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How to manage employees in a hybrid environment

Written on May 16, 2024

By Jessica Salerno-Shumaker, OSCPA senior content manager  

As businesses embrace hybrid work models, setting clear expectations for remote and in-office staff is essential. 

“The workplace has changed and continues to evolve” said Renee West, director of human resources consulting at Rea & Associates. “And I think the biggest piece for managers and organizations to think about is communication with the employees.” 

While communication is always essential, West said in hybrid environments it’s especially valuable so everyone knows what is expected of them both in the workplace and at home. 

For remote work, set some policies or guidelines to follow. Some of the questions to consider are: 

  • What time are you expected to log on?  

  • Are you required to have your camera on for meetings?  

  • Is there a standard background image to use on virtual calls? 

  • How many days a week are people permitted to work remotely? 

“Organizations need to ensure they have a structured program in place,” West said. “If an employee wants to be hybrid or remote, what is the process? What is the policy and procedure to do that? We have seen some organizations that don't have a structured approval process and that can open them up to potential discrimination.”  

To ensure a team still feels connected, set up a consistent meeting schedule. The team might not see each other every day in person, but they can have a weekly virtual meeting or plan a monthly get together in the office to touch base.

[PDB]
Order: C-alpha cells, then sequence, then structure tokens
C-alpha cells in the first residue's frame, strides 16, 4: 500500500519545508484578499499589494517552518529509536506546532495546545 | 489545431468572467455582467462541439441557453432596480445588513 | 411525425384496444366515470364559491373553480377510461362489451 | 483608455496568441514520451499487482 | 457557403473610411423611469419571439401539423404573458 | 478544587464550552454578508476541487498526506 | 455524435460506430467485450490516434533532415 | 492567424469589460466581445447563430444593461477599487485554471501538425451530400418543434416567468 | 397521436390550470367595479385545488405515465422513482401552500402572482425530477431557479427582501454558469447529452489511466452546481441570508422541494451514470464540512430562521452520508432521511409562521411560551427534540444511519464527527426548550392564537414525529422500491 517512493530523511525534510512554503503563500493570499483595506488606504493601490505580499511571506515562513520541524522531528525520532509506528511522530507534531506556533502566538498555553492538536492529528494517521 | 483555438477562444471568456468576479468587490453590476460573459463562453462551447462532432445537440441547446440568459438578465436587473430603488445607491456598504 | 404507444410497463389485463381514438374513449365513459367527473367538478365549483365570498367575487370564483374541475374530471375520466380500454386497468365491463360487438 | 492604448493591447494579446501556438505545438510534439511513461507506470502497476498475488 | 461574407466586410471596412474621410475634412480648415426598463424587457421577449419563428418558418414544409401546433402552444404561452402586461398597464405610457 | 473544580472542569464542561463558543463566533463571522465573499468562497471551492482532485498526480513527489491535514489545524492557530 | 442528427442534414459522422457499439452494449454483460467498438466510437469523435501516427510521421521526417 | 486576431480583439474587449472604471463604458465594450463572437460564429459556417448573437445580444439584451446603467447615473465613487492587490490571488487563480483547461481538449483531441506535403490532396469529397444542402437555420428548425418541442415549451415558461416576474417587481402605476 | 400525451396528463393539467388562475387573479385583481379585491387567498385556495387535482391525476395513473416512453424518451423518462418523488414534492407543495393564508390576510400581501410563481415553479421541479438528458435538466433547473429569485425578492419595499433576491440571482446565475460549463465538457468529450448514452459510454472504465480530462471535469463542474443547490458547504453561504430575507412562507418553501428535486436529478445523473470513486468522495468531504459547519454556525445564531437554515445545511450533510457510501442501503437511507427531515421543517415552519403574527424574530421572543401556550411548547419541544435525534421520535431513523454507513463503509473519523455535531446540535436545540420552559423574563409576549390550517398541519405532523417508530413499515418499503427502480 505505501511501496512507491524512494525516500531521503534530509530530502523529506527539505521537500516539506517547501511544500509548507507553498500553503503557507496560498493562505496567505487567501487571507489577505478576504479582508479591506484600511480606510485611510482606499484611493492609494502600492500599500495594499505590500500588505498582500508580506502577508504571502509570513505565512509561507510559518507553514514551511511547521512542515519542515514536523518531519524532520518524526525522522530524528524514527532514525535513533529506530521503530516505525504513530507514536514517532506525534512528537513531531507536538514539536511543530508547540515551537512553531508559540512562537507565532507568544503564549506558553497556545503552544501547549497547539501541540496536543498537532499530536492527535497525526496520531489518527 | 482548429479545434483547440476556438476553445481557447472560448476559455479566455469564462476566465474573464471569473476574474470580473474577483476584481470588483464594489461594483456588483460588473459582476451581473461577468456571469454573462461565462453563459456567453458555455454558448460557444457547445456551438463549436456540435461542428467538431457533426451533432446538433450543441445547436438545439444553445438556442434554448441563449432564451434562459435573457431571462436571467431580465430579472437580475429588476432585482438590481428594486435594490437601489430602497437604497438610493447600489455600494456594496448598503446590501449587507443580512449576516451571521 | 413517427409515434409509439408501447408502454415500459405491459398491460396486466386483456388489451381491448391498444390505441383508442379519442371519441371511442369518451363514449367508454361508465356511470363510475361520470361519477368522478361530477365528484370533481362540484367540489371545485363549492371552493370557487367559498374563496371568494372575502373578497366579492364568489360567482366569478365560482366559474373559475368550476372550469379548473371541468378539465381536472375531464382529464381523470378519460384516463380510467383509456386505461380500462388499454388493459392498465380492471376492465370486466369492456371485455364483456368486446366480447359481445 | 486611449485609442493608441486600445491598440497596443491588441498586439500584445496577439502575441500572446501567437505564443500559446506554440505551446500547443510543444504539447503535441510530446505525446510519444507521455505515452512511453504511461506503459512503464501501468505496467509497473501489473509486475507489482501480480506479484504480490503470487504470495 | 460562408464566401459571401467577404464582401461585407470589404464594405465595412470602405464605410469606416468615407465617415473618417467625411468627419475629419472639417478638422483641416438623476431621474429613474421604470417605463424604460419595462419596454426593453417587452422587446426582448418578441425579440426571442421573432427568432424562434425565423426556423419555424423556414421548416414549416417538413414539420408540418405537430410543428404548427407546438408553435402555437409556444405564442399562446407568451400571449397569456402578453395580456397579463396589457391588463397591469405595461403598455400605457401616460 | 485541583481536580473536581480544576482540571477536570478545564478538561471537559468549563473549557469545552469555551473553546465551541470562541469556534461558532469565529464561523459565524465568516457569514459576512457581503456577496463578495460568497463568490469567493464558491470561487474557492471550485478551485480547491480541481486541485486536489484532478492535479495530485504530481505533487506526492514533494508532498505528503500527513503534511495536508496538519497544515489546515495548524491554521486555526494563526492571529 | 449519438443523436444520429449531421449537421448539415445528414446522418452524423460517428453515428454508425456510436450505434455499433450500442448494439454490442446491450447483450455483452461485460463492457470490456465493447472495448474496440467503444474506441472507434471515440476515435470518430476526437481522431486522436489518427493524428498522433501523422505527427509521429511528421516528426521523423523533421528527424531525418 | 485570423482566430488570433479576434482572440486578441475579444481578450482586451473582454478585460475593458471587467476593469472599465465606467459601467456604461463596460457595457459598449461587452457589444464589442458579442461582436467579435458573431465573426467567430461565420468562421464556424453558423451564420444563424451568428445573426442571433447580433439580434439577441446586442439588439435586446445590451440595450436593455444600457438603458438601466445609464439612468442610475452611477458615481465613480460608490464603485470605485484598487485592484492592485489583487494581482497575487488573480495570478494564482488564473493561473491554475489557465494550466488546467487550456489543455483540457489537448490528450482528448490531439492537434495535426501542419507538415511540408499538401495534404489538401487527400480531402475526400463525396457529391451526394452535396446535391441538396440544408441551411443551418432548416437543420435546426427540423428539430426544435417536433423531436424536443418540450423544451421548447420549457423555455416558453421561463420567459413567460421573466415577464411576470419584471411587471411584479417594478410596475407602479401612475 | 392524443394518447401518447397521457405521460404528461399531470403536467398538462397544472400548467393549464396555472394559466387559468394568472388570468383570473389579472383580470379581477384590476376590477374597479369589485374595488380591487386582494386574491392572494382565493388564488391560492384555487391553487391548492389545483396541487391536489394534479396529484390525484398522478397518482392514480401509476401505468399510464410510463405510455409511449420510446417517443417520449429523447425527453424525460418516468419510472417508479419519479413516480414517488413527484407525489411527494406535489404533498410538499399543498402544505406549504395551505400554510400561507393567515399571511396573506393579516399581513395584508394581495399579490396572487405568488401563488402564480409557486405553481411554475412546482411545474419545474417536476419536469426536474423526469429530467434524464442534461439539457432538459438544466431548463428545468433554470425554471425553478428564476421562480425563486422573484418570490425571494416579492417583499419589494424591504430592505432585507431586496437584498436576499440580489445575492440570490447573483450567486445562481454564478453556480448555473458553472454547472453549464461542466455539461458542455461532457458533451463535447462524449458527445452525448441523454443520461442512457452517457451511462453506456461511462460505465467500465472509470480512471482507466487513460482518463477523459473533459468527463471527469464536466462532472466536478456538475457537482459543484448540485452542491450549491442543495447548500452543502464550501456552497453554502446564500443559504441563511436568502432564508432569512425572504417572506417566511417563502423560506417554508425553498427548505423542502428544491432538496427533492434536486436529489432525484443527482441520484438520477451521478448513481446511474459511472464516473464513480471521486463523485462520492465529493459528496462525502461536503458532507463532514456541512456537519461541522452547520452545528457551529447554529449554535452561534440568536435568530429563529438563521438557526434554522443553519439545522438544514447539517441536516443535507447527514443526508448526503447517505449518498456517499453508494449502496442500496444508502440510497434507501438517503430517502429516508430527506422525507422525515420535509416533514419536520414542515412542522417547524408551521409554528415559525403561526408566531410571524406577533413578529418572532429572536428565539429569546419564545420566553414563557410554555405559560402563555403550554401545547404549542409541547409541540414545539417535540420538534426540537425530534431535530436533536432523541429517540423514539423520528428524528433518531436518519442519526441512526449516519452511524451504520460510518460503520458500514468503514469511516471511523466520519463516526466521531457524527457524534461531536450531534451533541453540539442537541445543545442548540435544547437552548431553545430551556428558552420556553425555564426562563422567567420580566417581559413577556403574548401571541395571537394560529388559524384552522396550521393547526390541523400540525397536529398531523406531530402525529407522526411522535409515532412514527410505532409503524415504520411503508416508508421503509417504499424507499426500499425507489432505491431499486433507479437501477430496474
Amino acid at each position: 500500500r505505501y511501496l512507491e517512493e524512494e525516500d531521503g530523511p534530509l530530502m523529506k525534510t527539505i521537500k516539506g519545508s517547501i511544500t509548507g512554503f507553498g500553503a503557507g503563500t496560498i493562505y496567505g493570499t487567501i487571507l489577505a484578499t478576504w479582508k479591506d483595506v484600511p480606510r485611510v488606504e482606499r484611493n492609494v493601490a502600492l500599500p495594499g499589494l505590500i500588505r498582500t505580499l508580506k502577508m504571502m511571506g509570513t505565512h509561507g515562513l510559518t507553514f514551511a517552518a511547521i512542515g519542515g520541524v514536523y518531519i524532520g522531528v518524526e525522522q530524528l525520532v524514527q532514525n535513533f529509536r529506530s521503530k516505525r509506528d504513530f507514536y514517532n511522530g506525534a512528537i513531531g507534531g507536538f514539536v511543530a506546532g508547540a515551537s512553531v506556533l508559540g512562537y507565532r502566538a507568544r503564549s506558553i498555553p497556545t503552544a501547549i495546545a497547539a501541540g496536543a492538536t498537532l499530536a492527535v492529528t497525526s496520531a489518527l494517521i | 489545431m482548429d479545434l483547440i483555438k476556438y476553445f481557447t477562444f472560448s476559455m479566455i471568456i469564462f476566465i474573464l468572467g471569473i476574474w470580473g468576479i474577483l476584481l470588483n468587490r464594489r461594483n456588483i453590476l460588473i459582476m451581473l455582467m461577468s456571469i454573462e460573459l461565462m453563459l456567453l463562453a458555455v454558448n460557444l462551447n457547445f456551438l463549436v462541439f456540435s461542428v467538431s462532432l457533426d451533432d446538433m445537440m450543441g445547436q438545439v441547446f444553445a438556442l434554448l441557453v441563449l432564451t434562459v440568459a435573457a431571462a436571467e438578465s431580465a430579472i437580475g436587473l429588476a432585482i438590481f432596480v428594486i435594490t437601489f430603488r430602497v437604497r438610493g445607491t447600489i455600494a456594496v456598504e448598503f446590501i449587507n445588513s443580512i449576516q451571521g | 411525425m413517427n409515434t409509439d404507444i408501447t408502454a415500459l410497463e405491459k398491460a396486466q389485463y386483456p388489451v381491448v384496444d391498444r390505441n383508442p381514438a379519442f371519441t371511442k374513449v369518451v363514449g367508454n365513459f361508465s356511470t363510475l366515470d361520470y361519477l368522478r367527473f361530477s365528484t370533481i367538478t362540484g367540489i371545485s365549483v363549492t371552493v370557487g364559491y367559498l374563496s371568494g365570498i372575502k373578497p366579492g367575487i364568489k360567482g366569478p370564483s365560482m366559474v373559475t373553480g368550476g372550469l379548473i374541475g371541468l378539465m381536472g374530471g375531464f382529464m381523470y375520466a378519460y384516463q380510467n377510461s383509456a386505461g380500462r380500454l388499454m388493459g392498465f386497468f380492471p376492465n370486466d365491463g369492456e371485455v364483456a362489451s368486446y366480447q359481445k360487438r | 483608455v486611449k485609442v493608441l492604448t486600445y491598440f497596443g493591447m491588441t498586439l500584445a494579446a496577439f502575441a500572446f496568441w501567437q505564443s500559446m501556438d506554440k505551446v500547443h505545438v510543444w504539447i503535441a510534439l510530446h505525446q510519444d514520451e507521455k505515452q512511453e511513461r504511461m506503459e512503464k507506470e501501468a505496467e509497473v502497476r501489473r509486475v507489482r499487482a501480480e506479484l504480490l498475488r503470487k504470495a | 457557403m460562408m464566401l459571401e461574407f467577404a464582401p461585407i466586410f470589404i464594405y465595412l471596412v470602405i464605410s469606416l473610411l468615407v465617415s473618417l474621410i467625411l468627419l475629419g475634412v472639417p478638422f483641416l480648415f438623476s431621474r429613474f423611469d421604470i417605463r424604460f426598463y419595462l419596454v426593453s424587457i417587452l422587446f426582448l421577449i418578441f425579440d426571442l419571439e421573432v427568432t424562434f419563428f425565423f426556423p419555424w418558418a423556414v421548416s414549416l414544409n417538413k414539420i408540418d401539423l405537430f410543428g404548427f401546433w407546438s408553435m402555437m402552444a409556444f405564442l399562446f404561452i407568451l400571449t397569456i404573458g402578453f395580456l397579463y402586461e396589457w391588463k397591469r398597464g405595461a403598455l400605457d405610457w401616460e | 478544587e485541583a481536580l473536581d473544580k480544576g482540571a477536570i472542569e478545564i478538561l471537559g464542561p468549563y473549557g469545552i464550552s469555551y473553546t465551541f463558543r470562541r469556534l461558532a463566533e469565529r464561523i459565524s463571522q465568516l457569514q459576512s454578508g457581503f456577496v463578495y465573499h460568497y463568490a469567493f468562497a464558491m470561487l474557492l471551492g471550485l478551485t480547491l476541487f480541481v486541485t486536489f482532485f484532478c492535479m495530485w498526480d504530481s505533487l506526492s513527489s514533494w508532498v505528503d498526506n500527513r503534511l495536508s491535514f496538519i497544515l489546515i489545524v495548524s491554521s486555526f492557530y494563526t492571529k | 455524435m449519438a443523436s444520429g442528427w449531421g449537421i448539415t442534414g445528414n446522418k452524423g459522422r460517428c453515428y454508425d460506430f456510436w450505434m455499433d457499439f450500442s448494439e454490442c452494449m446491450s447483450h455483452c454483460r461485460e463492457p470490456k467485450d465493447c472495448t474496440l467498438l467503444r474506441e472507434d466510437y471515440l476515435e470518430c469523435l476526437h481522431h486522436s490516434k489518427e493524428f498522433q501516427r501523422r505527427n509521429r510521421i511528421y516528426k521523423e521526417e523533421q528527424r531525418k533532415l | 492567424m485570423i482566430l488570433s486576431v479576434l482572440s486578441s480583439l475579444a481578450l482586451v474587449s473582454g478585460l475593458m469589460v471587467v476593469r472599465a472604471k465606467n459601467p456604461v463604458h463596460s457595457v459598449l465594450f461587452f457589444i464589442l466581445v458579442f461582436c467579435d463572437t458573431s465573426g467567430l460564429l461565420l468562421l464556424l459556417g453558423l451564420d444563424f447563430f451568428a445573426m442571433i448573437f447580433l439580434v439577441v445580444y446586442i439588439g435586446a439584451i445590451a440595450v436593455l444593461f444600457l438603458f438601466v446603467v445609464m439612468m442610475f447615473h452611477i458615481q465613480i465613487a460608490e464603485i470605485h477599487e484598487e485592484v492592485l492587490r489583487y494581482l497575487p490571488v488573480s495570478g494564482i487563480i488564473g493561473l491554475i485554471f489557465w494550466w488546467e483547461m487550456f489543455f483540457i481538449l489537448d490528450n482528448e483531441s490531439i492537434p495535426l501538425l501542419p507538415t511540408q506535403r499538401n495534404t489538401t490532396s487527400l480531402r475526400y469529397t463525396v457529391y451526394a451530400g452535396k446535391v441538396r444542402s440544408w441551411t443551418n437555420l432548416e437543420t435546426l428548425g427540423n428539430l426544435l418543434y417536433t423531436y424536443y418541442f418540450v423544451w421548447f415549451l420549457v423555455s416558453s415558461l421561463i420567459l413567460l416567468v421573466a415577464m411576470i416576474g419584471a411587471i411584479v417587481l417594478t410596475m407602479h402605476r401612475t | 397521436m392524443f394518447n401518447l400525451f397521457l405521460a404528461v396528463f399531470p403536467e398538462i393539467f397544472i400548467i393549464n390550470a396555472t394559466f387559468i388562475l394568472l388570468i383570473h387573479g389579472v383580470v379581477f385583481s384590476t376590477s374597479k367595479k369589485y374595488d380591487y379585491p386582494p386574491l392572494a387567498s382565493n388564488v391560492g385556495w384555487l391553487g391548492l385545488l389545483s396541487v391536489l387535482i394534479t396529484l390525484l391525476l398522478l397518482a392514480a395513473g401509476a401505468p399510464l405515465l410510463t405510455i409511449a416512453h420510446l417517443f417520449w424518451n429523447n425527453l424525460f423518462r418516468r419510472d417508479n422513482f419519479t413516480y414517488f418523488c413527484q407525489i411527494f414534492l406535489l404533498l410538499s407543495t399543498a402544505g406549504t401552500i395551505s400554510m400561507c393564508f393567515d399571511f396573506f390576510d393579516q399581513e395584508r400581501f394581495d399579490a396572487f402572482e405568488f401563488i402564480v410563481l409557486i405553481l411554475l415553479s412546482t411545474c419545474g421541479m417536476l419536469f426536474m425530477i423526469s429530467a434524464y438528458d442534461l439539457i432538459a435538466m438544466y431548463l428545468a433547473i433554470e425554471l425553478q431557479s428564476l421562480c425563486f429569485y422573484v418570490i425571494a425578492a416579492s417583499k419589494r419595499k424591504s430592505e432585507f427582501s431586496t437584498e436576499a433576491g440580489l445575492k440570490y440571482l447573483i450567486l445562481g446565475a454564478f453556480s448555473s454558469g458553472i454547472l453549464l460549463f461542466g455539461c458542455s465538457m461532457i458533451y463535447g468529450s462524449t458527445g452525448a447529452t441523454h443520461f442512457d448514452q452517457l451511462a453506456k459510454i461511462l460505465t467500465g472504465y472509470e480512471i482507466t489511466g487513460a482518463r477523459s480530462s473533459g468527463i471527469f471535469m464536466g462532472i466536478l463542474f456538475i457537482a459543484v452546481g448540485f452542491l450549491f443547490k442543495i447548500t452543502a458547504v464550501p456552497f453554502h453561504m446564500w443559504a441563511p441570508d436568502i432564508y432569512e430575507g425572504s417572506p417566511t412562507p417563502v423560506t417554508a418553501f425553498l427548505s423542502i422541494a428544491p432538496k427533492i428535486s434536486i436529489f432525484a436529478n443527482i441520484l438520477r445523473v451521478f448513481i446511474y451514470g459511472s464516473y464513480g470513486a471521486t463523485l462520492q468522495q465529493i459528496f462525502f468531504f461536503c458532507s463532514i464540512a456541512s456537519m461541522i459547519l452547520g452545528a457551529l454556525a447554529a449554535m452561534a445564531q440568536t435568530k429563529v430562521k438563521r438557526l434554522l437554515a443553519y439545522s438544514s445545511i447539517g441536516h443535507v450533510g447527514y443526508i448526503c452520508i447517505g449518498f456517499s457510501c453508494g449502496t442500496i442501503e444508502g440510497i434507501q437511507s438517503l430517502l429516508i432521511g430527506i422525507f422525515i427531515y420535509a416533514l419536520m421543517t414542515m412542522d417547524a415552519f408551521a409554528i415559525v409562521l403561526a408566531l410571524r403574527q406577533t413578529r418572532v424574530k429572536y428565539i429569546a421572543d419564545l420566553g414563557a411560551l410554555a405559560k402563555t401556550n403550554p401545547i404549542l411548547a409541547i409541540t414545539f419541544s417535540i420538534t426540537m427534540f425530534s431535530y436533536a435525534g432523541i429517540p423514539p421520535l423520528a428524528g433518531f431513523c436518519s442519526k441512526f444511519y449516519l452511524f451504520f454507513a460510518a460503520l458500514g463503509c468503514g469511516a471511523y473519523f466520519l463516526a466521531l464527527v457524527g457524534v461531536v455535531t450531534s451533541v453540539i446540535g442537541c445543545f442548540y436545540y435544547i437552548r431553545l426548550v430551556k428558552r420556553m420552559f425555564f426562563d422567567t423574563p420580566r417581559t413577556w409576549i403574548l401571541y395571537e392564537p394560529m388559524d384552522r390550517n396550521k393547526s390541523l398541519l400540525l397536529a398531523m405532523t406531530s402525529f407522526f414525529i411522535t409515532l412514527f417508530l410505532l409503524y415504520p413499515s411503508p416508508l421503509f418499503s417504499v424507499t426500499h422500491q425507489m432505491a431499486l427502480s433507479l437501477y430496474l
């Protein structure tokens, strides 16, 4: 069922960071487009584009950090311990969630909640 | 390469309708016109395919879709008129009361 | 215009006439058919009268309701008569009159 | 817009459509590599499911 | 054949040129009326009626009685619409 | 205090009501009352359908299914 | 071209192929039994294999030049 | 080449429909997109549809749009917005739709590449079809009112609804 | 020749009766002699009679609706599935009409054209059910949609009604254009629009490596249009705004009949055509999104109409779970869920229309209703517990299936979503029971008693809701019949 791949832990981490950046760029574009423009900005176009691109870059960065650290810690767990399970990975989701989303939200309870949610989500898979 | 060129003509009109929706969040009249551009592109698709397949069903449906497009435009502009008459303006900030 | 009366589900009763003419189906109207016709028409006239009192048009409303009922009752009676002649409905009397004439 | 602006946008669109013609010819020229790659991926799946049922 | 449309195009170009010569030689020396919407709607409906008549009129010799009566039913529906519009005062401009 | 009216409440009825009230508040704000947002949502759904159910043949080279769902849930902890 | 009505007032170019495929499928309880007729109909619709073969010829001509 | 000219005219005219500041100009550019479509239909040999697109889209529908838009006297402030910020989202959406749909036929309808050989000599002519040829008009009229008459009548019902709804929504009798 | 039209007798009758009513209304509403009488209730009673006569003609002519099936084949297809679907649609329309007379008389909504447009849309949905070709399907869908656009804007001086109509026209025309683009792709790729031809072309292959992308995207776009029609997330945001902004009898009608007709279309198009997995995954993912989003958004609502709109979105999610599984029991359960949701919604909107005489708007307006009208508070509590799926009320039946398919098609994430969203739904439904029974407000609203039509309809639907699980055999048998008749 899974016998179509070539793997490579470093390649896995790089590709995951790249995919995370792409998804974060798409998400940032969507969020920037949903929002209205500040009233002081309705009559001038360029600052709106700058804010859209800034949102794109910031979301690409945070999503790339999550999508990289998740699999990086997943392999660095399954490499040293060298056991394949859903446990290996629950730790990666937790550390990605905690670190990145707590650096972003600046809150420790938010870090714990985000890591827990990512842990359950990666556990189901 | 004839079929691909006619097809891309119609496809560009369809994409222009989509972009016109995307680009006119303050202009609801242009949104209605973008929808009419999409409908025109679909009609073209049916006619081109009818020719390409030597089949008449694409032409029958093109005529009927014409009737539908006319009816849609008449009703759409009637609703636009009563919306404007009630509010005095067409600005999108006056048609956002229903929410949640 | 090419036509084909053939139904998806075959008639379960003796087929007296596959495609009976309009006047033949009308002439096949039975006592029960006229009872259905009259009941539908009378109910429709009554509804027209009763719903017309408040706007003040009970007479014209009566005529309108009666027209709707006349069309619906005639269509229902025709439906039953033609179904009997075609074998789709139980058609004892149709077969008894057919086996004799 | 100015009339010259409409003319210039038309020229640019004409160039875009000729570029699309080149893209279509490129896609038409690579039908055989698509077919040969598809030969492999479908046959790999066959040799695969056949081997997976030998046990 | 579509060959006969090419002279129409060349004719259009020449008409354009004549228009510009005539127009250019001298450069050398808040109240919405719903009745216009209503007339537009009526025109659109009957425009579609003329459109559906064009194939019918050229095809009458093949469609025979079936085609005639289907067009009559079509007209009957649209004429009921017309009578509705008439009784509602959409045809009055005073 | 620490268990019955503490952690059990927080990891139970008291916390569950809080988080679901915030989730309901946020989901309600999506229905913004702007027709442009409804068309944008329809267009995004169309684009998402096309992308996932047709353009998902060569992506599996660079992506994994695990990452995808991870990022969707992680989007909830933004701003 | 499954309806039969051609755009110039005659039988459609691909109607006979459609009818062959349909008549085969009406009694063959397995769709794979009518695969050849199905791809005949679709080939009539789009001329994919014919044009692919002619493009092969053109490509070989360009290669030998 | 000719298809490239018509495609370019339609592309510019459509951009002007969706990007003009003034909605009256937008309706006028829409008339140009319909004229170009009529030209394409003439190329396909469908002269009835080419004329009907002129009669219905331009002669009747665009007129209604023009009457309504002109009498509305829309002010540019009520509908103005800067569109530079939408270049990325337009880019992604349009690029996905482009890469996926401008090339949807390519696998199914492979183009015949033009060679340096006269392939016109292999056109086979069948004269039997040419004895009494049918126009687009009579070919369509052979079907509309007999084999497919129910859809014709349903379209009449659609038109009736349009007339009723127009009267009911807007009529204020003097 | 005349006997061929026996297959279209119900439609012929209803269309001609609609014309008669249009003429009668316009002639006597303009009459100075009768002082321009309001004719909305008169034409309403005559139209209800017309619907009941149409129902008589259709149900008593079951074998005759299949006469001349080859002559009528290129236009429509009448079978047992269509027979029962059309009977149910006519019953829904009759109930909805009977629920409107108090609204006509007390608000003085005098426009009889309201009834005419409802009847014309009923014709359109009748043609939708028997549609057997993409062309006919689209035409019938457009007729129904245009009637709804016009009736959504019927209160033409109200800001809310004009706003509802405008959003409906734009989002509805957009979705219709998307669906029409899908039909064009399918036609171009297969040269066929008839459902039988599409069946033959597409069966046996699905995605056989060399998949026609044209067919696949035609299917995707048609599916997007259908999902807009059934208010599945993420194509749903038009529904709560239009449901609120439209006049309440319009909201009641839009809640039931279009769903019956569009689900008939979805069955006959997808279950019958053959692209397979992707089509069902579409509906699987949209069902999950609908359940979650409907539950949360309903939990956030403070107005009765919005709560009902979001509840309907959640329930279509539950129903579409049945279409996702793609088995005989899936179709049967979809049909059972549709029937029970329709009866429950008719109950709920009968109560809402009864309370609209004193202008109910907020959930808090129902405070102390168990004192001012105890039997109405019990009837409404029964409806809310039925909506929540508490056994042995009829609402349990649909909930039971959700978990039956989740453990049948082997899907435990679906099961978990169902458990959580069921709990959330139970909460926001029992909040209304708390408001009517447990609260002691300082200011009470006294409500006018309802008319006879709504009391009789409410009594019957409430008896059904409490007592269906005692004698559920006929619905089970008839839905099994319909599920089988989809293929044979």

Organizations shouldn’t be afraid to evolve their practices either, West said. Maybe hybrid worked great for a time but now being fully remote or in-person makes more sense, so be willing to adjust.  

“An anonymous employee survey is a great tool for asking the staff their thoughts on programs to determine if they’re actually working,” she said. “It helps to have data to support if productivity in hybrid has increased or decreased.”  

West stressed the need for managers and organizations to be open to adapting policies and procedures, especially when considering retention.  

“If your employees aren’t getting what they feel they need at your organization, they can find other opportunities,” West said. “Listen to your people and communicate. We've seen more organizations be open to flexibility than ever before. And not being afraid to change is a big part of that.”  

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